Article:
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IBIS Journal 4: Phantasies and Dreams

IBIS Journal 4 - Cover

Journal 4 has articles on three very different artists working in different periods, linked by their delight in illustrating fairy and fantasy tales and their originality of approach to such material. Chrono-logically, the first of the subjects is the illustrations by Arthur Hughes for the periodical Good Words for the Young. From 1869 to 1874, he illustrated a number of serial stories by George MacDonald and others. Most important perhaps are those for ‘At the Back of the North Wind’ in which his depiction of the North Wind herself has become inseparable from the story. Maroussia Oakley explores the relationships between artist, publisher and authors, tracking the ways in which the illustrations were subsequently reused and misused. She provides a full bibliography of the illustrations as they appeared in both periodicals and in books.

Robert Anning Bell was a versatile decorative artist who worked as an illustrator between 1889 and 1912. His earliest illustrations were for Nister, working in the publisher’s house style, but he was able to develop a personal style in a series of commissions for Sylvia’s Journal in 1893 and in the first two volumes of Dent’s ‘Banbury Cross’ series. The book that established his reputation as a leading illustrator of his day was A Midsummer Night’s Dream. John McIntyre sets Anning Bell’s career as an illustrator in the context of his life and suggests a wide range of influences that might have shaped his work. He shows how his illustrations were the inspiration for a number of paintings and other works in the field of the decorative arts. The article is accompanied by a full bibliography of Anning Bell’s published illustrations in both books and magazines.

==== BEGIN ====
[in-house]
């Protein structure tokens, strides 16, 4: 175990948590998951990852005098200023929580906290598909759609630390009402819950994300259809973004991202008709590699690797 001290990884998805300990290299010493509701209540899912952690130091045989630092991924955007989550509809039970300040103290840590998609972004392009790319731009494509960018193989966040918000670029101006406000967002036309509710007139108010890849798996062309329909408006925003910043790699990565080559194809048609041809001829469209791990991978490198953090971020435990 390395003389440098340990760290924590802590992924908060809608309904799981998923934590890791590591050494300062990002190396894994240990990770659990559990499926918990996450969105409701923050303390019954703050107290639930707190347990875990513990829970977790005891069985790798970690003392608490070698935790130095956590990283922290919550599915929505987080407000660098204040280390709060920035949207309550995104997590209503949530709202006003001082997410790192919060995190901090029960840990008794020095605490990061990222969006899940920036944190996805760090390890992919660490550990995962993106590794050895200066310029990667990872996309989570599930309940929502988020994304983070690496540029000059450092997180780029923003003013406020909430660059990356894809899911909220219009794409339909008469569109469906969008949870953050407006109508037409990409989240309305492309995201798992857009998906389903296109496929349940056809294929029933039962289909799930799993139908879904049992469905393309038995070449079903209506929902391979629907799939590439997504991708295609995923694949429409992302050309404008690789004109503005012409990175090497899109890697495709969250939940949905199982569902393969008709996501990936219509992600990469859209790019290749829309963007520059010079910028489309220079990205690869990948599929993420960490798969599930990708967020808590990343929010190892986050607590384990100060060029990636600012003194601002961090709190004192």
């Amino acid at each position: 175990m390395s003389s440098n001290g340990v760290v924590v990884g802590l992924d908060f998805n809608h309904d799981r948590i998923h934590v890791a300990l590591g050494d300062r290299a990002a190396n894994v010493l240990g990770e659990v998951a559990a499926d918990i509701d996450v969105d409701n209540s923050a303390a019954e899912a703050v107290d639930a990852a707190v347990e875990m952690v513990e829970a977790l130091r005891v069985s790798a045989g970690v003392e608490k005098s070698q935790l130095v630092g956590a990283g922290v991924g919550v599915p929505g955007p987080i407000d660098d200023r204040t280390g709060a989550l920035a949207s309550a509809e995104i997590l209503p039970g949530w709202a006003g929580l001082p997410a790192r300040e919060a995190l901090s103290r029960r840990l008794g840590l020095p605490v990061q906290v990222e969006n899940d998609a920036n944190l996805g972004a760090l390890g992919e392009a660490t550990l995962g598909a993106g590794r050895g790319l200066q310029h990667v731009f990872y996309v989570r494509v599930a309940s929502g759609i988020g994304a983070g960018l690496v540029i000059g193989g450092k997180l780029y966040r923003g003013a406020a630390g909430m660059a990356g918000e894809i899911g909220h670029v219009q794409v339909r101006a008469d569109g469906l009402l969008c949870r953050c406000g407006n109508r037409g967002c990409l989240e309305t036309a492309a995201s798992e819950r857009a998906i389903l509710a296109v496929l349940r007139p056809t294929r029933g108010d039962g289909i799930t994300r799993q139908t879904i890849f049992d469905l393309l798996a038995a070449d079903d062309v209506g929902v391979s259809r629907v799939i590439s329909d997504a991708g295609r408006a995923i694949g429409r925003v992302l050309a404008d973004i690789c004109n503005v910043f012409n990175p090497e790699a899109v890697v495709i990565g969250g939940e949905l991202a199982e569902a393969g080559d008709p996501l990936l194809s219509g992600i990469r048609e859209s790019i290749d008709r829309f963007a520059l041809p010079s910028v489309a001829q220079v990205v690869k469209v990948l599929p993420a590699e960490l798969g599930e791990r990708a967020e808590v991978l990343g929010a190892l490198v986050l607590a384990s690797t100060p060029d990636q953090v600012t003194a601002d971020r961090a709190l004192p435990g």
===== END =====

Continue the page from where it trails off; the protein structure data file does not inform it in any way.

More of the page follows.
Florence Mary Anderson produced most of her best illustrations during and immediately after the Great War, in a period of austerity. Her subject matter was almost exclusively concerned with magic and the fairy world, and to this she brought a fresh eye, appealing to her child audience without lapsing into sentimentality as many of her contemporaries were prone to do. Peter Cope has compiled a meticulous bibliography of her work, identifying its appearances in periodicals, annuals, and books, charting the way in which her illustrations were reused, sometimes many times over, and sometimes appearing in two publications simultaneously.

The journal has 144 pages, numerous illustrations, many in colour, handsomely bound in glossy covers.

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